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Kicking Out Parkinson’s Disease

Kicking Out Parkinson’s Disease

CHICAGO – In a unique collaboration, neurologists from the Rush Parkinson’s Disease and Movement Disorders Program are working with a Chicago-area martial arts academy to provide a karate program specifically designed to help people with Parkinson’s disease

Called “Kick out PD,” the program takes place twice a week for six months, with sessions offered at all five locations of Fonseca Martial Arts.The school is owned and run by John Fonseca, who both have won multiple championships in international karate competitions.

Karate may increase mobility, balance, well-being

“Karate may be an appropriate and effective strategy for improving functional mobility in people who are living with brain disorders such as Parkinson’s disease,” said Dr. Jori Fleisher, principal investigator of the study and neurologist at Rush.

Parkinson’s disease is a progressive neurological disorder that causes tremors, rigidity, a slowing of movement and difficulty with balance. The movement problems of Parkinson’s disease are caused by loss of the brain chemical messenger dopamine as a result of dysfunction or death of brain cells that manufacture this essential chemical. 

“We all know that martial arts can change lives,” said Fleisher. “It can improve your health, confidence and discipline.

“The Kick Out PD classes are an opportunity for those with Parkinson’s disease to derive both physical and emotional benefits from participating in a karate class," Fleisher said. “Our initial pilot study showed that martial arts may be beneficial for individuals with Parkinson’s disease by increasing mobility, balance coordination and overall well-being.”

'I never imagined myself doing karate'

For 69-year-old Ethel Meyer, whose most visible sign of Parkinson’s disease is hand tremors, the twice-weekly, one-hour karate sessions have helped her with balance and coordination.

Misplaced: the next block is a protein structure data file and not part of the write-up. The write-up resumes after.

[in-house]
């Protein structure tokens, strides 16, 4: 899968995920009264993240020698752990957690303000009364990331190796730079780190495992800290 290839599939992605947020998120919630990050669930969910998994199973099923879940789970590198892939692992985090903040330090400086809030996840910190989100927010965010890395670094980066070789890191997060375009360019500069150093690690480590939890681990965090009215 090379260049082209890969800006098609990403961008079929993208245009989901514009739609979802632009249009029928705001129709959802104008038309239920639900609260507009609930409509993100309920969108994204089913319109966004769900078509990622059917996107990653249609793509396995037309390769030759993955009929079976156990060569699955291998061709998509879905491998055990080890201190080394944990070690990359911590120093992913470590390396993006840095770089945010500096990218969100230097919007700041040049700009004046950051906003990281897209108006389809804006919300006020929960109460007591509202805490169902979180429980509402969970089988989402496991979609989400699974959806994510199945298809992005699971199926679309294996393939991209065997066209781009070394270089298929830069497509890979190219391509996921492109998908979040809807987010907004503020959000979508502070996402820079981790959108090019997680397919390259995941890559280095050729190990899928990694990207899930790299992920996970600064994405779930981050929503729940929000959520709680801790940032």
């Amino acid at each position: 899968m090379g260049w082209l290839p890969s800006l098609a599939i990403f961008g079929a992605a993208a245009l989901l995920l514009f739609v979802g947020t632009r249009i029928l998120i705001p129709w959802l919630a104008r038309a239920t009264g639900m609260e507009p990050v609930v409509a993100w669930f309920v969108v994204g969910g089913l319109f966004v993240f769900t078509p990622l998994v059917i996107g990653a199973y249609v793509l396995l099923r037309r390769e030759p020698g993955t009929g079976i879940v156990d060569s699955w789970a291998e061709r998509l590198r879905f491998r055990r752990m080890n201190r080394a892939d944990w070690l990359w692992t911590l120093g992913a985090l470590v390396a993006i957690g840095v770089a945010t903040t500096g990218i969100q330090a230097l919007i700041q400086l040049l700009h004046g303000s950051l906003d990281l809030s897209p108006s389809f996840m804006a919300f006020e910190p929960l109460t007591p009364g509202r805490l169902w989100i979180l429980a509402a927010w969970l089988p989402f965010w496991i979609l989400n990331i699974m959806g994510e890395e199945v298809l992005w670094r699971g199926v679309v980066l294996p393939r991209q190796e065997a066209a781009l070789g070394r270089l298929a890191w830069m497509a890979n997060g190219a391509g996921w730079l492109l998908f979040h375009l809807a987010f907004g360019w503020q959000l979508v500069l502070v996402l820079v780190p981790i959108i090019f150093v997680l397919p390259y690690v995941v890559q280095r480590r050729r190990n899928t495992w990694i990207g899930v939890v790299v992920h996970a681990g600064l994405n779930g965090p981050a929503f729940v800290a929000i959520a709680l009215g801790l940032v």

Meyer credits the drills where she and the other students in the dojo often change direction with each strike or block while balancing on one foot and kicking the alternate leg. 

“I never imagined myself doing karate,” Meyer said. 

“I like the sense of achievement ... the competitiveness with yourself,” said Meyer, who also was promoted to orange belt, the third ranking up from beginner status.

Participants receive six months of free karate classes

Participants who have joined the Phase II program are working with karate instructors from Fonseca Martial Arts and use karate movements and mindfulness practices to work on its key areas.

The purpose of the Kick Out PD program is to assess if it can improve objective and patient-reported outcomes compared with individuals given a standard exercise prescription for Parkinson's. The phase II study is a randomized trial in which half of the participants immediately will begin the six-month karate program and the control group will be prescribed a regular exercise routine. 

All participants will eventually get six-months of free, non-contact karate classes. The group provided regular exercise recommendations will get to participate in karate classes after their trial period.

The karate class is designed for individuals from 30 to 90 years of age with early-to-middle-stage Parkinson’s disease. It will focus on incorporating the following activities:

  • Upper and lower limb movements in multiple directions
  • Increasing body awareness
  • Shifting body weight and rotation
  • Relaxation of muscles
  • Improving reaction time
  • Using complex repetitive actions to improve coordination
  • Footwork training
  • Centered weight shifts to help with fall preventions

Participants also learned how to strike shields for self-defense and stress relief.

Each participant also attended a pre-intervention study visit. All participants completed an assessment focused on overall mobility, gait, balance, mood and quality of life. Following the six-month session, participants attended a post-intervention assessment and focus group.  

For more information about Kick Out PD classes, contact Katheryn Woo, research coordinator, at

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